High resolution and long working distance objective plays a crucial role in microscopy systems for medical device, scientific research, and industrial applications. Avantier Inc. is a leading manufacturer of producing high quality microscope objective lenses especially high NA objective lenses, long working distance objective lenses, large FOV objective lenses, and APO objective lenses.
To improve the imaging performance and reduce the optical aberrations, Avantier uses the active alignment method for meeting the high resolution requirements at the final assembling stage. Active alignment requires a special device with high imaging resolution.
A setup for active alignment is shown in Figure 1. An infinite corrected objective lens with three screwed holes is assembled and mounted in a microscopy imaging system for testing. A star target with pinholes of 1 ~ 3 microns is placed on the stage and slightly defocused for the objective lens. A high resolution camera is on the top to capture images of the star target.
Figure 2 shows the captured star image before operating active alignment.
Figure 3 shows the objective lens with special alignment tool installed for aligning the most sensitive lens component to eliminating the lens aberration and improve the objective performance.
Figure 4 shows the star image after the active alignment method. The star image shows all the spots with round and concentric rings.
Figure 5 shows a typical image of the star target at the focus position.
Figure 6 shows a typical image of the objective lens with a resolutionabove 1000 lp/mm after active alignment.
Active alignment is a technology that improves the optical performance and yield in manufacturing advanced optical lenses. Avantier usually recommends active alignment for high resolution imaging lenses and high NA objective lenses.
High-resolution: In the realm of optical microscopy, high resolution is paramount. Microscopes equipped with high-resolution objectives are indispensable tools in fields such as biology, medicine, and materials science. These objectives allow scientists to peer into the microscopic world with extraordinary clarity, revealing intricate cellular structures, microorganisms, and nanoparticles. High-resolution microscopy has been instrumental in advancing medical research, enabling the diagnosis of diseases at earlier stages and facilitating breakthroughs in drug development.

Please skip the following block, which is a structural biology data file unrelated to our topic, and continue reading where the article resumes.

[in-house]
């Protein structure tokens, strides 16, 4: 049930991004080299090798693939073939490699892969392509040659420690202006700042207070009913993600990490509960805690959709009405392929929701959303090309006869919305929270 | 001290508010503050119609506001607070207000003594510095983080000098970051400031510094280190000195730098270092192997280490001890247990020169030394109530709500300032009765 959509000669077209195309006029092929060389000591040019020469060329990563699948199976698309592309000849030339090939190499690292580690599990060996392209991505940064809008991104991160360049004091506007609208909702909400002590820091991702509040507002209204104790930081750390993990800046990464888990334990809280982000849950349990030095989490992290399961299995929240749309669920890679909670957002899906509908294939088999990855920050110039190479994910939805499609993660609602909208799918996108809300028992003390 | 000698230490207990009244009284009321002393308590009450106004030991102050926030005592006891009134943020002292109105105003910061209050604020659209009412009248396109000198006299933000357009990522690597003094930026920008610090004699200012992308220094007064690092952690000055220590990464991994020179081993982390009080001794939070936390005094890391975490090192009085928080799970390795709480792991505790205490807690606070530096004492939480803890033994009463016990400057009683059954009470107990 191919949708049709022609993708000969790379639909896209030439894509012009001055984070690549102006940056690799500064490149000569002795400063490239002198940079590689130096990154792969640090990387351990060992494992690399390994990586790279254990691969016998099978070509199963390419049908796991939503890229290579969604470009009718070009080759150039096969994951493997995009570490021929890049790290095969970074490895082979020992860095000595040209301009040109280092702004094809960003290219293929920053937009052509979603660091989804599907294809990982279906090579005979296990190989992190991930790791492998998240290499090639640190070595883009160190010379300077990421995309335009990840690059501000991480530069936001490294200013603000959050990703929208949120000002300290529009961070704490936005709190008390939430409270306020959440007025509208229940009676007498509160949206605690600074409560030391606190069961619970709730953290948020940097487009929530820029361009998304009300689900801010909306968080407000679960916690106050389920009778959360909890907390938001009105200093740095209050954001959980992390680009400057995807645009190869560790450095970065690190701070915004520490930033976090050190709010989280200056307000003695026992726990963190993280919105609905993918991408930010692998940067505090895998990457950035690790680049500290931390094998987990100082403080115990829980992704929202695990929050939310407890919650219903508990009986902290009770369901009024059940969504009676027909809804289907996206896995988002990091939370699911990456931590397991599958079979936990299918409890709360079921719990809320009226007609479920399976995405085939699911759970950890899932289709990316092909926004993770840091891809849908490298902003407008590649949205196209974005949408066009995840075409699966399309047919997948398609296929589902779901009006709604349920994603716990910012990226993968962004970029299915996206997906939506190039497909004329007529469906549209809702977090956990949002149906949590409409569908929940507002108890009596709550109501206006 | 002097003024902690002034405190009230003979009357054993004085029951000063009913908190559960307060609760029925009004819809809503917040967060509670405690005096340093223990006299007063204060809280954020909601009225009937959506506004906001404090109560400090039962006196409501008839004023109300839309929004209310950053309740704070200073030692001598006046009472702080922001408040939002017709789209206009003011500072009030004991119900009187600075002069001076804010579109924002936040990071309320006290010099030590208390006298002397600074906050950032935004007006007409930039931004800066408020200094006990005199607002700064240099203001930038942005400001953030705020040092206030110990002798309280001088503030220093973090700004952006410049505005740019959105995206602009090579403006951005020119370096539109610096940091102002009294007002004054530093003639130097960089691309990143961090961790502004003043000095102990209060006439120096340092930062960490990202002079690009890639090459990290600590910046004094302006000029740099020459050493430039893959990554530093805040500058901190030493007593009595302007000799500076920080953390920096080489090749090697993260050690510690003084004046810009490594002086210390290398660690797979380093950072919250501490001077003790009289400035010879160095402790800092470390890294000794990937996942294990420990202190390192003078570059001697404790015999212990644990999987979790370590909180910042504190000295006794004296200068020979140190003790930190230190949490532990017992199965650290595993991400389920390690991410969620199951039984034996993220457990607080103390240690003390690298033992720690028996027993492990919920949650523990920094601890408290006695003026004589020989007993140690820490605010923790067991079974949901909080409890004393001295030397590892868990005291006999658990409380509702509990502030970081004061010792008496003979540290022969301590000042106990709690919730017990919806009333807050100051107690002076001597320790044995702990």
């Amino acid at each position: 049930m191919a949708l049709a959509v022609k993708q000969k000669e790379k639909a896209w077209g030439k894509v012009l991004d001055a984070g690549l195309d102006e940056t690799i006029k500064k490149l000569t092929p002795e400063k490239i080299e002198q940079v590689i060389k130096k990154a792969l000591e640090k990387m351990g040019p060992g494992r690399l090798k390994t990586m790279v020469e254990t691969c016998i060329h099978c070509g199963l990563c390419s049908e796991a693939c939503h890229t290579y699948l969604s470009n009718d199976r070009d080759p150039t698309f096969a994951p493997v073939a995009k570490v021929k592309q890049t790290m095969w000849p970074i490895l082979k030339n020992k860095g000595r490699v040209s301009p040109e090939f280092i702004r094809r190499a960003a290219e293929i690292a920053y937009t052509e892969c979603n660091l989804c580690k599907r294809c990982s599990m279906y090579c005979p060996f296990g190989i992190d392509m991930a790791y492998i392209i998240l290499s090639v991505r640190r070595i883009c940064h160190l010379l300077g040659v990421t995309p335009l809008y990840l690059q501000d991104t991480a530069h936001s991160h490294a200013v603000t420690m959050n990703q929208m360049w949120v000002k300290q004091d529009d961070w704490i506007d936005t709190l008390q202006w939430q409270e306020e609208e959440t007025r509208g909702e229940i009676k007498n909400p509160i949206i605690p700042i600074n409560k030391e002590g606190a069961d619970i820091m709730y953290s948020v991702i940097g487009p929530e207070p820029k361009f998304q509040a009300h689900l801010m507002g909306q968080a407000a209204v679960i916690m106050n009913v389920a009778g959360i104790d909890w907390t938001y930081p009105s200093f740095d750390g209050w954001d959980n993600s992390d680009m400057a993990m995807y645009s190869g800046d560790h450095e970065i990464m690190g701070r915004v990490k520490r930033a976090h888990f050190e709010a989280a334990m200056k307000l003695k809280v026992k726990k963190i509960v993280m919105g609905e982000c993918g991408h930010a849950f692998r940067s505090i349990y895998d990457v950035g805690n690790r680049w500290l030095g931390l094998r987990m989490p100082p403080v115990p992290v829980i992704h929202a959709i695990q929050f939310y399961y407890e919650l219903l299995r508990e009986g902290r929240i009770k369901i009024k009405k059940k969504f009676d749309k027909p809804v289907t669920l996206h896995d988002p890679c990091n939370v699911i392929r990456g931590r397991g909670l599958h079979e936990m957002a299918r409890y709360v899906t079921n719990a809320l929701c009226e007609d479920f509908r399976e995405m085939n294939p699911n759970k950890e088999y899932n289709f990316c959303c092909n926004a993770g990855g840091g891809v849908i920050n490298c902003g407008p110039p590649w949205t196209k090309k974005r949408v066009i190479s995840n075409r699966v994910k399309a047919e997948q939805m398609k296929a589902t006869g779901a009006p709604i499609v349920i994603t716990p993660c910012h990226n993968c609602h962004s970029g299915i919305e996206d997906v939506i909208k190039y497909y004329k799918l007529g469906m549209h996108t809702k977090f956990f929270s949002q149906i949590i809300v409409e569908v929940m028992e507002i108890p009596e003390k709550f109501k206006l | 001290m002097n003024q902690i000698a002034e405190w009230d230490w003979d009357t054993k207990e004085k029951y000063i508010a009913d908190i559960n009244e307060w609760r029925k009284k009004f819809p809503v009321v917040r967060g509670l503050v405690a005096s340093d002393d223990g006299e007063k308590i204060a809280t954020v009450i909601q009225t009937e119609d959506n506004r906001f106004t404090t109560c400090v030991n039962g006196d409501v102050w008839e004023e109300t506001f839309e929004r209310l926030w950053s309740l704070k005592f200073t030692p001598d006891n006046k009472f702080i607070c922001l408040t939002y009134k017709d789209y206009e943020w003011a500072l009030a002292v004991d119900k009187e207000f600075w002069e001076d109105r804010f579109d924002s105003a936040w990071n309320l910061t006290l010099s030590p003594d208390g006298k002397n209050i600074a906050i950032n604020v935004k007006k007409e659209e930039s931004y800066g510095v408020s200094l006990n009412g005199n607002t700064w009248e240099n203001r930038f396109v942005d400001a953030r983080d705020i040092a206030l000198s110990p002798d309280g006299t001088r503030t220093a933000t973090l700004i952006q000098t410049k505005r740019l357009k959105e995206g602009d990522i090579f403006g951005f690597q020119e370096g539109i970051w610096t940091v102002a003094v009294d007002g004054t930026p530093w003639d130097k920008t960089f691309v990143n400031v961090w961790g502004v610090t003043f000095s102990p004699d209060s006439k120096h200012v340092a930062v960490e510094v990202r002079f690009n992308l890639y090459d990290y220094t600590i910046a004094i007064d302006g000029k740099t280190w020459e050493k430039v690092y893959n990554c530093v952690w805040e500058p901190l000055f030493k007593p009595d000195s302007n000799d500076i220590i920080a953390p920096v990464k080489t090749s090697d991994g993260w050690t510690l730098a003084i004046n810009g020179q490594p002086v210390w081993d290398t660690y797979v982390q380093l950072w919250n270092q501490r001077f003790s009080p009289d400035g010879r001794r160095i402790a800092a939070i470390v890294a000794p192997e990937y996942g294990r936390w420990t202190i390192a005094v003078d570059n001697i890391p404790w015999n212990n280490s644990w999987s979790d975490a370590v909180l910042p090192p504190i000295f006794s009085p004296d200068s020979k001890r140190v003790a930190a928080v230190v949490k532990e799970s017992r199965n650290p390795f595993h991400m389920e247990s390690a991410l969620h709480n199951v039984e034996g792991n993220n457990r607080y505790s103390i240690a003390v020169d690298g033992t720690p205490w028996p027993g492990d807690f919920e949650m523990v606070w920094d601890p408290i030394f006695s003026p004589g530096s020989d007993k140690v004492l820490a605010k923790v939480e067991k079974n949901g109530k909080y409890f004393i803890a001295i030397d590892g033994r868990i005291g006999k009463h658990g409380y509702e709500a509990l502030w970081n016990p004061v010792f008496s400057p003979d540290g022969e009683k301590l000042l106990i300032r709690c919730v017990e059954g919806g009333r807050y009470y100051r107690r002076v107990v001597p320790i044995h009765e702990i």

High-resolution optical systems are also indispensable in various industries, such as semiconductor manufacturing and lithography. These systems use advanced optics to create intricate patterns on microchips with nanometer-level precision. The ability to achieve high resolution is critical for producing smaller and more powerful electronic devices, driving innovation in technology.
Furthermore, high-resolution optics are central to the field of spectroscopy, where they enable scientists to analyze the properties of materials and molecules at the atomic and molecular levels. High-resolution spectroscopy plays a vital role in chemistry, environmental science, and materials science, aiding in the identification of compounds, the study of chemical reactions, and the development of new materials.
Long Working Distance Objectives: Long working distance objectives are a fundamental component in microscopy that play a pivotal role in a wide range of scientific and industrial applications. These specialized optical lenses provide a significant advantage by allowing microscope to examine samples with ample space between the objective lens and the specimen. In this article, we will explore the importance of long working distance objectives and their applications in microscopy.
Long working distance objectives are characterized by their ability to maintain focus and capture clear images even when there is a substantial gap between the front lens element and the sample. This generous working distance, typically ranging from a few millimeters to several centimeters, provides numerous benefits in various microscopy scenarios.